Tobacco and Nicotine Withdrawal
Did you know that nicotine is as addictive as cocaine and heroin? One critical deterrent that keeps people from quitting tobacco and vaping is withdrawal symptoms. Depending on their tobacco use history, one’s withdrawal symptoms can last several days to several weeks. Typical symptoms include:
- Increased appetite
- Intense cravings
- Headaches and dizziness
- Mental Fog
How Tobacco Use and Vaping Affects Productivity and Employee Safety
Outside of grim scenarios in which one of those diseases causes you to take a leave of absence, living with these diseases also negatively affects employee safety and productivity.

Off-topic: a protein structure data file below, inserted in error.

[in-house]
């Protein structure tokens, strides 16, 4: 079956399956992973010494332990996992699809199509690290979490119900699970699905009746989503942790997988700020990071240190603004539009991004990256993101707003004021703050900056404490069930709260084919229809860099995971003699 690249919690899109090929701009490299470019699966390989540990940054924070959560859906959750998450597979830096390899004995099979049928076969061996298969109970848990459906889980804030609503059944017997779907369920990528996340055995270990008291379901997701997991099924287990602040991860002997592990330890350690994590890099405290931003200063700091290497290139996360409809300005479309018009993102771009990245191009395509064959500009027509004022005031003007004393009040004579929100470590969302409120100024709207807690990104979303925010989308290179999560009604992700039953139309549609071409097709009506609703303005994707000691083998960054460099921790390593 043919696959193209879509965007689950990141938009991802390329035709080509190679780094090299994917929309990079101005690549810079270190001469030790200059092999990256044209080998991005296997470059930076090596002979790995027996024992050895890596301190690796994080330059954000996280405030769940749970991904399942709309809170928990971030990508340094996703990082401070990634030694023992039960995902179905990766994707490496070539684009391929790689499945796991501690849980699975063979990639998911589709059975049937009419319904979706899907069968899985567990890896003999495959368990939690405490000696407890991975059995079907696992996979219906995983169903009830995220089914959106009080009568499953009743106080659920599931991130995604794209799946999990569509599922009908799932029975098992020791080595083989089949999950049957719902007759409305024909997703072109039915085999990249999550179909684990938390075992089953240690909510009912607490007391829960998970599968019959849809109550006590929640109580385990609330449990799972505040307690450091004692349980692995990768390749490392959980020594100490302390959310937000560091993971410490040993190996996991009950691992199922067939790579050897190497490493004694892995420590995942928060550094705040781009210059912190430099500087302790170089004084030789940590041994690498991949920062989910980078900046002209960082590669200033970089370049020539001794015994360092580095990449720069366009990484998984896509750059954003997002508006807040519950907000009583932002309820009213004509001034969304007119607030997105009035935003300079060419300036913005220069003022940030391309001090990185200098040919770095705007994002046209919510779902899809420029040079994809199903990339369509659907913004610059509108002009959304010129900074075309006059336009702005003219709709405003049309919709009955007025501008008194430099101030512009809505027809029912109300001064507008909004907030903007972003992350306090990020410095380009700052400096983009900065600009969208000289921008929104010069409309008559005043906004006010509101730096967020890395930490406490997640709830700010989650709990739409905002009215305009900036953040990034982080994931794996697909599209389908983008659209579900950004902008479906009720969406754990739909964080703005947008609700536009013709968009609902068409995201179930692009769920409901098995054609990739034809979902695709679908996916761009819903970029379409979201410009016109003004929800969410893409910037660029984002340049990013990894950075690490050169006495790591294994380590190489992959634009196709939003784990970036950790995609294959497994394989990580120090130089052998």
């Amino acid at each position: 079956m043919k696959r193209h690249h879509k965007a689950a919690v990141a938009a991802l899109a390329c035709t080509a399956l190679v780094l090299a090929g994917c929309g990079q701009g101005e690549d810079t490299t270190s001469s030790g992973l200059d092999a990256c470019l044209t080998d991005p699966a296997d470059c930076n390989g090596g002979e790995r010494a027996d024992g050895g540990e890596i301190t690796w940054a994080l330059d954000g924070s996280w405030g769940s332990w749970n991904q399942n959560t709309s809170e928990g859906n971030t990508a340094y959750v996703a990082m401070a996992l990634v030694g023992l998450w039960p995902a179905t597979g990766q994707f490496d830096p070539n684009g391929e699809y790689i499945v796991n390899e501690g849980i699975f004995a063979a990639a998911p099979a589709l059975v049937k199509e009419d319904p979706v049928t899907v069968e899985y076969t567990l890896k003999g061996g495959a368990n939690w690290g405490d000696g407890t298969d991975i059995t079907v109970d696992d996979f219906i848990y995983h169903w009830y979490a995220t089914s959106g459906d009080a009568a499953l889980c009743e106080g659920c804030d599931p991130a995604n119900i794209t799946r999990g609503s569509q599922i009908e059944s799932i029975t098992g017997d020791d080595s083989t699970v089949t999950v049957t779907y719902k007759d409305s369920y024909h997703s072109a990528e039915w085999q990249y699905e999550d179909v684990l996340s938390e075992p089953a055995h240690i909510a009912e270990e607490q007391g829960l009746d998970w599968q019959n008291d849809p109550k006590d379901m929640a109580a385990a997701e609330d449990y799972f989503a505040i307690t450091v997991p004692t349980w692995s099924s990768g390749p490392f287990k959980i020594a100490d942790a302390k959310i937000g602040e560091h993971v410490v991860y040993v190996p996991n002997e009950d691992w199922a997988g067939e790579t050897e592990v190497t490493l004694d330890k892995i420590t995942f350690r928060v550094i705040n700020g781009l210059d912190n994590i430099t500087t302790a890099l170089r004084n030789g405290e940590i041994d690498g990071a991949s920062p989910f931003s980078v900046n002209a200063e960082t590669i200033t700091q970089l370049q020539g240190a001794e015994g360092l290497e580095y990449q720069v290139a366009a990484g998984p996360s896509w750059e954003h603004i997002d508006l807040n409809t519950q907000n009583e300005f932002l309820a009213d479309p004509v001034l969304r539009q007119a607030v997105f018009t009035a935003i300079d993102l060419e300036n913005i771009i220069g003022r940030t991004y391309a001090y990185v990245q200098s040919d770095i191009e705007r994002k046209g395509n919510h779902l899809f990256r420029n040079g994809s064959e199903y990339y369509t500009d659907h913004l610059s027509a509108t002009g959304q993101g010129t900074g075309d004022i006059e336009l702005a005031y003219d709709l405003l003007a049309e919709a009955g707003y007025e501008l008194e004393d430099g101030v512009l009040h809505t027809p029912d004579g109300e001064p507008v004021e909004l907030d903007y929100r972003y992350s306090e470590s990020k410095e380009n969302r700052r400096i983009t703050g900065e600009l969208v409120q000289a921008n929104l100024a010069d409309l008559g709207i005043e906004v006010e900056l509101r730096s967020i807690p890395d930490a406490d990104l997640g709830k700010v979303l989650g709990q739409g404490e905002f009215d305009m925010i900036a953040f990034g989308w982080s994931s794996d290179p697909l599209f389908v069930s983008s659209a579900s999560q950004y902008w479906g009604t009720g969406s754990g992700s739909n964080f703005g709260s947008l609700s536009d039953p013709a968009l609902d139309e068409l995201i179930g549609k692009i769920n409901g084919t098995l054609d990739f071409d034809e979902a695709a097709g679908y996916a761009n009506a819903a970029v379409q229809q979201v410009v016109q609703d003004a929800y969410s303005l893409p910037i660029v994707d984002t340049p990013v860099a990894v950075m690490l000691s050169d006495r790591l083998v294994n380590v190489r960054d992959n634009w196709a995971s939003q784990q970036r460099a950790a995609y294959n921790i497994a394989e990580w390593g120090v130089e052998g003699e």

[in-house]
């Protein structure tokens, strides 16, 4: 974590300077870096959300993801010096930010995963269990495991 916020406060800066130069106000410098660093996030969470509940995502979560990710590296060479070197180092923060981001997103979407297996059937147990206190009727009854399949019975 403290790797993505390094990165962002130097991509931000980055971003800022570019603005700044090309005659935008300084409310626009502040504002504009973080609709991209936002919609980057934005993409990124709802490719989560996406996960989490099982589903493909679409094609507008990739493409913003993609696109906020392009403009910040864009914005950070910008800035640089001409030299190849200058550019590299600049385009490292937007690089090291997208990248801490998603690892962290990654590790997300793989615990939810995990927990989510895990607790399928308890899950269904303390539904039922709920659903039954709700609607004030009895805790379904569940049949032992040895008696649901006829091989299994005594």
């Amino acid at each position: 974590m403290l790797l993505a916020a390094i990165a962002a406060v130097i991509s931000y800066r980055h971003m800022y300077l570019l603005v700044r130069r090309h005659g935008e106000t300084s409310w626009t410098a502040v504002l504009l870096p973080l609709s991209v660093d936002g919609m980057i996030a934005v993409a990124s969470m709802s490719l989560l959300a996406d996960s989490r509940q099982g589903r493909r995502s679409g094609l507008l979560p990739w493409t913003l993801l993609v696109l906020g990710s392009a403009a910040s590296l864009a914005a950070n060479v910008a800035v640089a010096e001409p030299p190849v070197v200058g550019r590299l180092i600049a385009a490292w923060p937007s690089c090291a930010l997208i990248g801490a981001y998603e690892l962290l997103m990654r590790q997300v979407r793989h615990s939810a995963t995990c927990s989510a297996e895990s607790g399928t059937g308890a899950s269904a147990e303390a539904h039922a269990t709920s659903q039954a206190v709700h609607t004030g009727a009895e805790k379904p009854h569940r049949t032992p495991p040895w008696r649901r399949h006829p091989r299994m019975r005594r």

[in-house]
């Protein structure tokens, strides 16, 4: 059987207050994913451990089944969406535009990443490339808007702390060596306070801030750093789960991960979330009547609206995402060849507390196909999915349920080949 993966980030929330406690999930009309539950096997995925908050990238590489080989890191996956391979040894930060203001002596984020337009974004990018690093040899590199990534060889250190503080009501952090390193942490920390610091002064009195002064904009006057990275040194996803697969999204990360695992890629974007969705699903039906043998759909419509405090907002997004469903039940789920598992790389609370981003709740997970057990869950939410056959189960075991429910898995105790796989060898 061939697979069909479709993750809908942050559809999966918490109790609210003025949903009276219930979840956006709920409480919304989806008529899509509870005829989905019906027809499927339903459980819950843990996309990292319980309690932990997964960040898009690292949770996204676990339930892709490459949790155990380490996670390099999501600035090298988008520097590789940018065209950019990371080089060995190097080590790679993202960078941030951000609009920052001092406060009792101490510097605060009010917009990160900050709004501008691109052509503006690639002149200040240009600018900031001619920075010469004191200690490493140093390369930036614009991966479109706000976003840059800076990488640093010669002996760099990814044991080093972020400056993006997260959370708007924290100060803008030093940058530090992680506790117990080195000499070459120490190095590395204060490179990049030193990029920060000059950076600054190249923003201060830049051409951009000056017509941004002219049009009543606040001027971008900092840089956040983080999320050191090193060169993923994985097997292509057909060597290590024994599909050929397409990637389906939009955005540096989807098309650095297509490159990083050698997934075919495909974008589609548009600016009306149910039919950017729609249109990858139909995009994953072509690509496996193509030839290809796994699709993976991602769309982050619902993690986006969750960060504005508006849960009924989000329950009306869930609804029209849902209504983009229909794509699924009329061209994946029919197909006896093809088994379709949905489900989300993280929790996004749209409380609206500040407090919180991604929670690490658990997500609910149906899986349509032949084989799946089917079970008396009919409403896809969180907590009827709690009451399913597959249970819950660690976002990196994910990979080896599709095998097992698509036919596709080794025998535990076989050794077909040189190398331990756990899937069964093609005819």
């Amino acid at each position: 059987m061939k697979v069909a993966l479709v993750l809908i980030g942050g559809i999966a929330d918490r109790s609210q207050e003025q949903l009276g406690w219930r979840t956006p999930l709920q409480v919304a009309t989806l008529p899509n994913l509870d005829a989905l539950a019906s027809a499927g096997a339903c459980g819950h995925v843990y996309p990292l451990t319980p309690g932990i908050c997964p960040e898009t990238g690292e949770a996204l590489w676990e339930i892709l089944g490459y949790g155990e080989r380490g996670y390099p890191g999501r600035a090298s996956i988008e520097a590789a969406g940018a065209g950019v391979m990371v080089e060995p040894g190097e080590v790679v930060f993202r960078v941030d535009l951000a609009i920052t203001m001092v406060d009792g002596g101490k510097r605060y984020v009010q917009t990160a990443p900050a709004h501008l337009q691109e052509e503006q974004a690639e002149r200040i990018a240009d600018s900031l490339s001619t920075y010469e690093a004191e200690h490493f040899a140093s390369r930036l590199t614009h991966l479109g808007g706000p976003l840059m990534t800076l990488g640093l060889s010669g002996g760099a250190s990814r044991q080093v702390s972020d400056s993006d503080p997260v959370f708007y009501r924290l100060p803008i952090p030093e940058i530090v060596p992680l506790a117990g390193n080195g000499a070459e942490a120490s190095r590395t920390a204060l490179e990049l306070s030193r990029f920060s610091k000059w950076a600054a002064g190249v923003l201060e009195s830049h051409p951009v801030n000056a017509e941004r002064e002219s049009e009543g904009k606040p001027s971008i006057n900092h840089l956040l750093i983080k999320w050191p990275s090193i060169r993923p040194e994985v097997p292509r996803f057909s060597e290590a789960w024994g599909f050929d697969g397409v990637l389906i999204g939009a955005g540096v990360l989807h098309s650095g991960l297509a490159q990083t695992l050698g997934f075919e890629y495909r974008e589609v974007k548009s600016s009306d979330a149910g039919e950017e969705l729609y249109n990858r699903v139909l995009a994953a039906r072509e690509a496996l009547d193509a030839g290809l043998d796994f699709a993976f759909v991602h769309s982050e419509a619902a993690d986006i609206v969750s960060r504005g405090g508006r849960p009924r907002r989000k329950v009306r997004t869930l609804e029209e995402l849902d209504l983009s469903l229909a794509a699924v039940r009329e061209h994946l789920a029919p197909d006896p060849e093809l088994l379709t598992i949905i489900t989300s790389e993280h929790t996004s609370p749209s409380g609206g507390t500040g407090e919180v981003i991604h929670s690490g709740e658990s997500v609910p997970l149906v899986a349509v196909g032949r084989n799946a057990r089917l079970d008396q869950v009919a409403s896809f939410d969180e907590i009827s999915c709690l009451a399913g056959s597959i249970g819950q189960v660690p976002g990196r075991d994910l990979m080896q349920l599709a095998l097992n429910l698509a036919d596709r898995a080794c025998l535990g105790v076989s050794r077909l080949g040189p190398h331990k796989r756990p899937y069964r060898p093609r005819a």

Specifically, research shows that smokers have higher rates of absenteeism, presenteeism, and work and activity impairment than their non-smoking co-workers. In recent years, smoking has cost over $100 billion in productivity losses (smokers) and over $5 billion for those exposed to secondhand smoke. Smokers who quit quickly regained productivity, giving more credibility to the importance of employer encouraged tobacco cessation programs.
Whether you’re an employee, leader, parent or spouse, it’s in your best interest and everyone around you to live tobacco-free.
The Immediate and Long-Term Benefits of Being Tobacco-Free
Quitting tobacco is one of the most immediately beneficial things that one can do for their health. Someone who quits before they’re 40 decreases their chance of dying from a tobacco-related illness by 90%.